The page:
Housing Sales Pick Up, But Inventory Anemic
- Oct 26, 2015
A healthy housing market is good for both the broader economy, as well as commercial development in the longer term, since retail and office tend to follow housing development, whether in suburban markets or—as in some urban areas—infill markets. U.S. new home construction rates have improved lately, though not quite to the health of previous decades. Sales of existing residential properties have recovered somewhat as well. That’s an important component in maintaining demand for new homes, since many sellers are trading up to something new, and need a buyer of their existing properties to make that possible.
Total existing home sales, which includes single-family homes but also for-sale multifamily units, increased 4.7 percent to an annualized rate of 5.55 million units in September from a slightly downwardly revised 5.3 million units in August, according to the National Association of Realtors late last week. That’s 8.8 percent above a year ago, when the rate was 5.1 million units. The increase represents an improvement, but the market might not have much more room to improve in the near future unless the inventory of houses increases. According to NAR, total housing inventory at the end of September decreased 2.6 percent to 2.21 million existing homes available for sale, and is now 3.1 percent lower than a year ago. Unsold inventory is at a 4.8-month supply at the current sales pace, down from 5.1 months in August.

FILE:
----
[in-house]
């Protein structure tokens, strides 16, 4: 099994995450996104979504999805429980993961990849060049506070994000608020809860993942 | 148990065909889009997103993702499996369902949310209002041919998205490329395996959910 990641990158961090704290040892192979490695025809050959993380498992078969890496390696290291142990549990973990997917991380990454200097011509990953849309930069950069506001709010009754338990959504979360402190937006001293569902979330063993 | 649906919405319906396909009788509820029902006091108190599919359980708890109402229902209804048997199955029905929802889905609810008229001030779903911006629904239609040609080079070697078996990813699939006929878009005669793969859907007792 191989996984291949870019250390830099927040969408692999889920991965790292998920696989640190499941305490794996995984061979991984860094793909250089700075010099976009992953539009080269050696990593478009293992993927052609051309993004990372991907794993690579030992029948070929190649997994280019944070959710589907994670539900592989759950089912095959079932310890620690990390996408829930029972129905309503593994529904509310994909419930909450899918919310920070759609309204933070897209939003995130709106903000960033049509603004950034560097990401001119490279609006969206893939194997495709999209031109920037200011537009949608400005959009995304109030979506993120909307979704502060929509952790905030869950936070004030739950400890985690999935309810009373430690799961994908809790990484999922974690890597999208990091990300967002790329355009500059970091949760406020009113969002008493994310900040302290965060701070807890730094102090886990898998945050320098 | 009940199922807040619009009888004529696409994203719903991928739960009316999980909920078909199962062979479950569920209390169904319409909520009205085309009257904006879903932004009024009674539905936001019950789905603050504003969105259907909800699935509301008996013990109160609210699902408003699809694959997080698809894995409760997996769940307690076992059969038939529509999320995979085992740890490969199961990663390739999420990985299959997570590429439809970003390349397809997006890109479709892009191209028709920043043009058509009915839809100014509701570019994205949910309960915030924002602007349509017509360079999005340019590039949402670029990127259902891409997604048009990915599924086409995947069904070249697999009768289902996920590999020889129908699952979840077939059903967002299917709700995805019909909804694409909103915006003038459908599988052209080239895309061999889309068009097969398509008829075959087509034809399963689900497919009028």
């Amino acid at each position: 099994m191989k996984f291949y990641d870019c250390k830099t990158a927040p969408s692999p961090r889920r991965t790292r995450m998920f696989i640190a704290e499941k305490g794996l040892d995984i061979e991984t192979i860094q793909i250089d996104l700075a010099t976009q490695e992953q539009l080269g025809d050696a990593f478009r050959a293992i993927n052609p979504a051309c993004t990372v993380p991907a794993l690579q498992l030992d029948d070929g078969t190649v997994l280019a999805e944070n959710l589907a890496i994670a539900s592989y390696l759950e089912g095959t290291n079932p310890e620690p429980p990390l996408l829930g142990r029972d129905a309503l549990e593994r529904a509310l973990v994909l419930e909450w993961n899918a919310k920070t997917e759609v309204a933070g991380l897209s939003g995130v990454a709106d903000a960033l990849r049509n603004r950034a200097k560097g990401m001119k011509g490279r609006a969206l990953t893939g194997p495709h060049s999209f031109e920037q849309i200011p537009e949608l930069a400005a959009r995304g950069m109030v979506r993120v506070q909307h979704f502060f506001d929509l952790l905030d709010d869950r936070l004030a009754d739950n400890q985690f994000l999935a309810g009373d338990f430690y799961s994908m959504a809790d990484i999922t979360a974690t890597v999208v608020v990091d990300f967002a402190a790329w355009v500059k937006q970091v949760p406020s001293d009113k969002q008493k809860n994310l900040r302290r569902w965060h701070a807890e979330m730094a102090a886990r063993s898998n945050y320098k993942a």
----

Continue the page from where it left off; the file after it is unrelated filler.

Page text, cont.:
Anything below about six months’ supply has a hard time supporting robust sales. The Realtors released a separate report about inventories last month. In it the organization posited that despite positive improvements in the labor market in recent years, new home construction is currently anemic in most U.S. metro areas, contributing to persistent housing shortages and unhealthy price growth in many markets. NAR measured the volume of new home construction relative to the number of newly employed workers in 146 MSAs nationwide to determine whether homebuilding has kept up with job growth in the past three years. The findings reveal that homebuilding activity for all housing types is underperforming in roughly two-thirds of those metro areas.
Specifically, NAR’s study analyzed job creation in 146 metro areas from 2012 to 2014 relative to single family and multifamily housing starts over the same period. Historically, the average ratio of the annual change in total workers to total permits is 1.2 for all housing types and 1.6 for single family homes. The research found that through 2014, 63 percent of the measured markets had a ratio above 1.2 and 72 percent had a ratio above 1.6, which indicates inadequate new construction by that metric.